Kentucky has a similar problem with consumer debt as the rest of America. Approximately 69 percent of all American households carry debt of some kind. These debts come in a wide array of different types, and each category of debt should be treated differently.
Mortgages and debts with extremely low interest rates can sometimes be safely put off in order to concentrate on more pressing obligations. Any interest rate less than five percent may be prioritized below debt with a higher rate of interest, such as car loans or student loans. Such debts commonly have interest rates around seven percent. This rate may be relatively high when compared to a mortgage, but they are not the debts that should be paid down first.
Credit card companies will frequently impose an interest rate of 18 percent or more. This makes it essential to pay off credit card debt as quickly as possible. It is unwise to invest money or make payments on most other debts until the credit card has been paid off. This is because high-interest loan has the potential to be many times more expensive than a low-interest loan. Paying it off promptly and completely might save a consumer a lot of money. Even minor increases in the size of the monthly payment might have enormous long-term benefits.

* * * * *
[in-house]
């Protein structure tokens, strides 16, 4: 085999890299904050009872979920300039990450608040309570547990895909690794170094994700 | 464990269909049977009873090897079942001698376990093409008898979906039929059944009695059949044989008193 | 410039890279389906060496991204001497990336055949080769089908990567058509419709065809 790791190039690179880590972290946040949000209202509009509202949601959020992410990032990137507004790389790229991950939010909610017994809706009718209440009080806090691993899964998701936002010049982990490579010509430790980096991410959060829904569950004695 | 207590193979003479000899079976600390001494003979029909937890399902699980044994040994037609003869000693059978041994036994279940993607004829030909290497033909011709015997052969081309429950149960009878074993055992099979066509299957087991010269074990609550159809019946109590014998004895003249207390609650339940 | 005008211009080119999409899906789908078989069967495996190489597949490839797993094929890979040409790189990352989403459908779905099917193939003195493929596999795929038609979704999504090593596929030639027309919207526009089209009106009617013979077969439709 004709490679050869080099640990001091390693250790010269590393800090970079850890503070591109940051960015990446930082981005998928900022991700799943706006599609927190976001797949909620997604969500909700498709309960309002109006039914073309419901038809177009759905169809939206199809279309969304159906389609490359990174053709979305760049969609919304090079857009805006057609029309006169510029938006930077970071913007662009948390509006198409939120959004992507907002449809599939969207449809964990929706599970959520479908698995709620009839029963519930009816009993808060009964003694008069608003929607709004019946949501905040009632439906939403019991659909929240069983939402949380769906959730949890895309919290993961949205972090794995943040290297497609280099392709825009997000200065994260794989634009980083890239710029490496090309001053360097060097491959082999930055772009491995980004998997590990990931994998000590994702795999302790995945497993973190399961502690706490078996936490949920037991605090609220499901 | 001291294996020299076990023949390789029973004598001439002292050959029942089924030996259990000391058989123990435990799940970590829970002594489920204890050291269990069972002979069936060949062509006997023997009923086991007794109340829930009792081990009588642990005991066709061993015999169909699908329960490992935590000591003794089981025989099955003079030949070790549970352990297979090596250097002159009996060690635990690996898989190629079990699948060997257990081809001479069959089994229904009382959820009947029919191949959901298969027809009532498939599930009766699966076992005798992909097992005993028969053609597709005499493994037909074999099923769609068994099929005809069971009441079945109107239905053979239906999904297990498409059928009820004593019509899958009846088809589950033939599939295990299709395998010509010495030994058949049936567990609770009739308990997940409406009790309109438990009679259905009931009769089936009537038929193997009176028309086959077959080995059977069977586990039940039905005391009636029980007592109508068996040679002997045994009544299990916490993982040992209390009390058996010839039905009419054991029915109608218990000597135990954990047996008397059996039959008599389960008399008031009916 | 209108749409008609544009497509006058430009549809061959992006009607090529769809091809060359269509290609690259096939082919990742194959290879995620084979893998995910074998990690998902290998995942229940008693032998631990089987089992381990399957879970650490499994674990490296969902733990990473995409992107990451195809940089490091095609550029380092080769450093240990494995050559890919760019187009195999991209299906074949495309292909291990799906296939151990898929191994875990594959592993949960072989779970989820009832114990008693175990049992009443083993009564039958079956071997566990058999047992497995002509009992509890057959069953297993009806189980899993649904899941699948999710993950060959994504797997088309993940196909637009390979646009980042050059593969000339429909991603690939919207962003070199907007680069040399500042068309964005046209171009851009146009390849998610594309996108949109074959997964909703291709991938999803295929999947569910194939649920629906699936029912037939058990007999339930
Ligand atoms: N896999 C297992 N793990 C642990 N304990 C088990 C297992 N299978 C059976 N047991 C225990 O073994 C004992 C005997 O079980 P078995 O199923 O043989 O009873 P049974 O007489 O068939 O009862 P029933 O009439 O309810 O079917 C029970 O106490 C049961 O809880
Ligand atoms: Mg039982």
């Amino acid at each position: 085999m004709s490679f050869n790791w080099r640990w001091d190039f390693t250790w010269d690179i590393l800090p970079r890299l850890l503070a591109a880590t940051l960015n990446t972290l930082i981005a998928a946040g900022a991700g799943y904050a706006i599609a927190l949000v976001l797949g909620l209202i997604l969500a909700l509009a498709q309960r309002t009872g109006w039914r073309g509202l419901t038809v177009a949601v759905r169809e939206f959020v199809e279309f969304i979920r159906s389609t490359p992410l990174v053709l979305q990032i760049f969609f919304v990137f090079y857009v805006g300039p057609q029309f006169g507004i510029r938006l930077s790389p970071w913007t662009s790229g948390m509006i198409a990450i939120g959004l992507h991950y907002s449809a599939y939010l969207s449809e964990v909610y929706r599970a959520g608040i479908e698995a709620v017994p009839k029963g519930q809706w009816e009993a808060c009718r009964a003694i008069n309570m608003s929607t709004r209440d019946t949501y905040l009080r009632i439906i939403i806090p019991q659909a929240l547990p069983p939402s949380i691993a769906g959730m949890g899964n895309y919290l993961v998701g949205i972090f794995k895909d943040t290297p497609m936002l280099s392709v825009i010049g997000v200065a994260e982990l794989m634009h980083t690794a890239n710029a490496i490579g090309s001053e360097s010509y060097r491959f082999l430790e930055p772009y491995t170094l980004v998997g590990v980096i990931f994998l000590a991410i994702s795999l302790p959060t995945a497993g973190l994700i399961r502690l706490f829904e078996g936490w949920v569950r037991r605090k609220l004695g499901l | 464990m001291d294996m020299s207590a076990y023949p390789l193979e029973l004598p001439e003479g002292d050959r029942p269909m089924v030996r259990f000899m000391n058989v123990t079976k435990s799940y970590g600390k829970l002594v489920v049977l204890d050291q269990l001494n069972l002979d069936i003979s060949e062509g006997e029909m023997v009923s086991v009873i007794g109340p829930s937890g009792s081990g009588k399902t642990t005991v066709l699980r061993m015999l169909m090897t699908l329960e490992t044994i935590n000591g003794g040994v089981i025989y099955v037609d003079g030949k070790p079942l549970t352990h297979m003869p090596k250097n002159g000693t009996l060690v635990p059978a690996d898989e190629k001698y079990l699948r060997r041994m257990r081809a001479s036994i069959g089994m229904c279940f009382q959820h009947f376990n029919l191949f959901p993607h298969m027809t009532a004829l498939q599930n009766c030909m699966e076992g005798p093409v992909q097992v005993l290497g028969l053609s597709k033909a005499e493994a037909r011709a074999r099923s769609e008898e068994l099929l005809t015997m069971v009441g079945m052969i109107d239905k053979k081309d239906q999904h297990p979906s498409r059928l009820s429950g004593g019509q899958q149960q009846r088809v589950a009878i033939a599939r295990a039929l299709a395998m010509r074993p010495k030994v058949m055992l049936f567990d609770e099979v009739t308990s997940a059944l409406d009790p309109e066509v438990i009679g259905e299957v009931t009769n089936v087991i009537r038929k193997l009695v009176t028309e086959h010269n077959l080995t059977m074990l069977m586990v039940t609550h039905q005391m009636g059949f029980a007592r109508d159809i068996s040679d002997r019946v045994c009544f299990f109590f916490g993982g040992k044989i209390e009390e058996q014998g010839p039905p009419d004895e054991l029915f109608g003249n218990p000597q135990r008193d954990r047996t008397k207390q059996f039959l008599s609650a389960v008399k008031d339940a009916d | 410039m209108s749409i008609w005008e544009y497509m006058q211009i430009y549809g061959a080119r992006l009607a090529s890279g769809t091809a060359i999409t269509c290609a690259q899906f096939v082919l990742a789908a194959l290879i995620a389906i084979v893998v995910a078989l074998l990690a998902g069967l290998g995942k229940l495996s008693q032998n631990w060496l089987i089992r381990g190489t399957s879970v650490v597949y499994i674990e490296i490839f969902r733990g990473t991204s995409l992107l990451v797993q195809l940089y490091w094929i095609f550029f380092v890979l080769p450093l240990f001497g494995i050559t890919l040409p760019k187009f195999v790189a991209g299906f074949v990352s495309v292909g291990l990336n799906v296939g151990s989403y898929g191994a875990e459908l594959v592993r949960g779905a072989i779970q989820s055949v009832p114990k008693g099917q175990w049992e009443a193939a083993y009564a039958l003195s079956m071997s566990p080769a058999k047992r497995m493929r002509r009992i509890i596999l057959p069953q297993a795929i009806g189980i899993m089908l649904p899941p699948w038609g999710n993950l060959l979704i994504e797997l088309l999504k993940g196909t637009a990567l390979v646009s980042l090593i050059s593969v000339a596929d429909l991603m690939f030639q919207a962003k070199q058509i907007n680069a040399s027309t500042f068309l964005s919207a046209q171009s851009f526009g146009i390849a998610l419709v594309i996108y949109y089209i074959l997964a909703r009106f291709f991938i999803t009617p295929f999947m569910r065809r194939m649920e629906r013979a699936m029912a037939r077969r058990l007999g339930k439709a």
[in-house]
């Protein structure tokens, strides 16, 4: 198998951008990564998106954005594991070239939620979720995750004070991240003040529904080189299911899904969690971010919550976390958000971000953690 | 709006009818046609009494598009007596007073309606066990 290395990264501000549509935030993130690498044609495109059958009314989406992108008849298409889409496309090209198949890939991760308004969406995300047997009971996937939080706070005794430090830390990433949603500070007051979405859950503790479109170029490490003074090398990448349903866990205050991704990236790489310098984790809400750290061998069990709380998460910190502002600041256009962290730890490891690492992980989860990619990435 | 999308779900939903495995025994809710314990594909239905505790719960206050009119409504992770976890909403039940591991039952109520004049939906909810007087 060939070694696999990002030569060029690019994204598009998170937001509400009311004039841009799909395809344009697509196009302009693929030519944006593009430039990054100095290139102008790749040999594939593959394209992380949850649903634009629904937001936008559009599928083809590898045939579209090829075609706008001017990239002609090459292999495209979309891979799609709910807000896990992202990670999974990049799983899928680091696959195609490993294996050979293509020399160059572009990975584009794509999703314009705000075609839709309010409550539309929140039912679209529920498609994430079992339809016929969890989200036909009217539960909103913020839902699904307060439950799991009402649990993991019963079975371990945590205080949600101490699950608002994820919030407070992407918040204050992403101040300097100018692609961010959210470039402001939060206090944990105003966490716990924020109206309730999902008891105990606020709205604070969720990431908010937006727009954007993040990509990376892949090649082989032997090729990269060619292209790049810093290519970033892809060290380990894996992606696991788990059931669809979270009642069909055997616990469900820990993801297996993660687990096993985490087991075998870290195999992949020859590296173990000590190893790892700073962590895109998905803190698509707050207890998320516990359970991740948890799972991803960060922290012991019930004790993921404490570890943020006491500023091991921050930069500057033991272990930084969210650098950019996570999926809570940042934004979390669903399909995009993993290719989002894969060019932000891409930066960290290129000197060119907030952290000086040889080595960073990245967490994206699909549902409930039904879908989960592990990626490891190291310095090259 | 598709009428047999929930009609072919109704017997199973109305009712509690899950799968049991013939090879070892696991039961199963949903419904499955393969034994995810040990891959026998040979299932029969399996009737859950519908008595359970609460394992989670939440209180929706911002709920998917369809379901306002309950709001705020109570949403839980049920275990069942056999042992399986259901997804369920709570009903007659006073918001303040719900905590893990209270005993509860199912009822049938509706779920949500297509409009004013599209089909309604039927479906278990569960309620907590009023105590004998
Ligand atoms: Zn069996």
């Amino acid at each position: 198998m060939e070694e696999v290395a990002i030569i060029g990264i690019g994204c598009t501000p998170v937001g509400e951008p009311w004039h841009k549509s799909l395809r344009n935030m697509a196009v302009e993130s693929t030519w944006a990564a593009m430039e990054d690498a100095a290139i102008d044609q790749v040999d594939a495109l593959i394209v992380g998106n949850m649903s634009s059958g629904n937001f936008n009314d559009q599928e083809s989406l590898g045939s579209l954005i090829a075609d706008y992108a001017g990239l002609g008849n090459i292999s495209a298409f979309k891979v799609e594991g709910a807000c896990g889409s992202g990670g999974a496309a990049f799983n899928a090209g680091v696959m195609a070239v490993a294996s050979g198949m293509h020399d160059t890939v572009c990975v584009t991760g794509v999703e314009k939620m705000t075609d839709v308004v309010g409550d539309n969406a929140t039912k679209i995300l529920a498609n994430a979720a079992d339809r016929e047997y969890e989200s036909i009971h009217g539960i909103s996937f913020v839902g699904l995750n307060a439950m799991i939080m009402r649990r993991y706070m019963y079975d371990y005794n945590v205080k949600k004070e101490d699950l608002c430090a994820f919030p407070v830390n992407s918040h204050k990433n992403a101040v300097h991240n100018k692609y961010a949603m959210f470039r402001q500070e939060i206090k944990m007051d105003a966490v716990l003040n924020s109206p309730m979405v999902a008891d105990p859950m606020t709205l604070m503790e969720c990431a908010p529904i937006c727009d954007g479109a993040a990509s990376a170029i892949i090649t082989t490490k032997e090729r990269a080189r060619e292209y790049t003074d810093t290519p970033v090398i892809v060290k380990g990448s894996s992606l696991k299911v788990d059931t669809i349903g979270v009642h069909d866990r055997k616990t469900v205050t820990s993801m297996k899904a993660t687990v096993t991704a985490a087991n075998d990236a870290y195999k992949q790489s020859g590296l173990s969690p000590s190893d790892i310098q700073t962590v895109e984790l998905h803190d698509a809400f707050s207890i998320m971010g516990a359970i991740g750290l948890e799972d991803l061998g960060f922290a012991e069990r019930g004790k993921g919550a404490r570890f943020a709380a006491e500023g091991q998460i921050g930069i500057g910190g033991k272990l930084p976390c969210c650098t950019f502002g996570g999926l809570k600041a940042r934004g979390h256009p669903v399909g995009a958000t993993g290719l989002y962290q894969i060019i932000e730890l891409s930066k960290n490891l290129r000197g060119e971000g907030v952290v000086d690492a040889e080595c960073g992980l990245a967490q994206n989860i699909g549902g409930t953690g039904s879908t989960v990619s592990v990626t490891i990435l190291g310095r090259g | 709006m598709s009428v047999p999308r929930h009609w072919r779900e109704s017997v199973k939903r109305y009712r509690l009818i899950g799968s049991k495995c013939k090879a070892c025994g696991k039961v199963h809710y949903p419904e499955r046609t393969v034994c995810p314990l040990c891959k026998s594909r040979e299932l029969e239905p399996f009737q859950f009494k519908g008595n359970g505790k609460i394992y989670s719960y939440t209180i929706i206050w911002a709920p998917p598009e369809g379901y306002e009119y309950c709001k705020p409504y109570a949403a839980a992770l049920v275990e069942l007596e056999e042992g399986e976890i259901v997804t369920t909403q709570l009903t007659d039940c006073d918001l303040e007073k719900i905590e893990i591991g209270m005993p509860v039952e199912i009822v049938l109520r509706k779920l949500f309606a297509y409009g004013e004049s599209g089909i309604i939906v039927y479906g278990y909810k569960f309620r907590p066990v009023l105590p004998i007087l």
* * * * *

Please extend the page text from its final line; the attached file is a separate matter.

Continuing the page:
Debtors who face the threat of foreclosure or other serious financial consequences may choose to seek the advice of a lawyer. The lawyer may be able to suggest debt counseling and other paths out of debt. They may also be able to give counsel about bankruptcy filings. A lawyer would also be able to represent their client and negotiate directly with the creditor when necessary.
Source: The Motley Fool, "Debt Management 101: The Good, the Bad, and the Ugly", Matthew Frankel, October 12, 2014